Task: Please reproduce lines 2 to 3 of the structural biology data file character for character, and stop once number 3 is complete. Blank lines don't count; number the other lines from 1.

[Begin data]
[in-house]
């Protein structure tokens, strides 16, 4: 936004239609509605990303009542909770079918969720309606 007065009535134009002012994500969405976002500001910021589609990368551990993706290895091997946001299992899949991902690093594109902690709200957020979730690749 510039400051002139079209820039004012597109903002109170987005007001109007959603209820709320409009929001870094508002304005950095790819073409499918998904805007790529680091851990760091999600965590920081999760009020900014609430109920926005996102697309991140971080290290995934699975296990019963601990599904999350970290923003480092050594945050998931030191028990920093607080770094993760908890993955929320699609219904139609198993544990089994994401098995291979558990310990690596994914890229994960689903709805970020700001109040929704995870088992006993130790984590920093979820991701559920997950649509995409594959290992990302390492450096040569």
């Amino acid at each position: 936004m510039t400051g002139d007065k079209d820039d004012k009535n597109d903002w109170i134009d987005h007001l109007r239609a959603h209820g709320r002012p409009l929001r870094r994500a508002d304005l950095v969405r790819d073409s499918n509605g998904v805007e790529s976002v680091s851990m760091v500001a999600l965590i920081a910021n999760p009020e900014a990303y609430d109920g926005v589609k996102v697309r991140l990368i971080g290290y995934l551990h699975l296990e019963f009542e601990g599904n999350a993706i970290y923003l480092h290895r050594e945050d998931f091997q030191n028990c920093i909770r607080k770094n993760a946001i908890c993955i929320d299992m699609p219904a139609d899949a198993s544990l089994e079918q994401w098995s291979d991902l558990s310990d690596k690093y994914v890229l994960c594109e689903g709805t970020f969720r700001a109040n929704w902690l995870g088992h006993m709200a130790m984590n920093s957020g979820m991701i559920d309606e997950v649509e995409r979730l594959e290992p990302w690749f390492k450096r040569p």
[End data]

């Protein structure tokens, strides 16, 4: 936004239609509605990303009542909770079918969720309606 007065009535134009002012994500969405976002500001910021589609990368551990993706290895091997946001299992899949991902690093594109902690709200957020979730690749 510039400051002139079209820039004012597109903002109170987005007001109007959603209820709320409009929001870094508002304005950095790819073409499918998904805007790529680091851990760091999600965590920081999760009020900014609430109920926005996102697309991140971080290290995934699975296990019963601990599904999350970290923003480092050594945050998931030191028990920093607080770094993760908890993955929320699609219904139609198993544990089994994401098995291979558990310990690596994914890229994960689903709805970020700001109040929704995870088992006993130790984590920093979820991701559920997950649509995409594959290992990302390492450096040569």
């Amino acid at each position: 936004m510039t400051g002139d007065k079209d820039d004012k009535n597109d903002w109170i134009d987005h007001l109007r239609a959603h209820g709320r002012p409009l929001r870094r994500a508002d304005l950095v969405r790819d073409s499918n509605g998904v805007e790529s976002v680091s851990m760091v500001a999600l965590i920081a910021n999760p009020e900014a990303y609430d109920g926005v589609k996102v697309r991140l990368i971080g290290y995934l551990h699975l296990e019963f009542e601990g599904n999350a993706i970290y923003l480092h290895r050594e945050d998931f091997q030191n028990c920093i909770r607080k770094n993760a946001i908890c993955i929320d299992m699609p219904a139609d899949a198993s544990l089994e079918q994401w098995s291979d991902l558990s310990d690596k690093y994914v890229l994960c594109e689903g709805t970020f969720r700001a109040n929704w902690l995870g088992h006993m709200a130790m984590n920093s957020g979820m991701i559920d309606e997950v649509e995409r979730l594959e290992p990302w690749f390492k450096r040569p």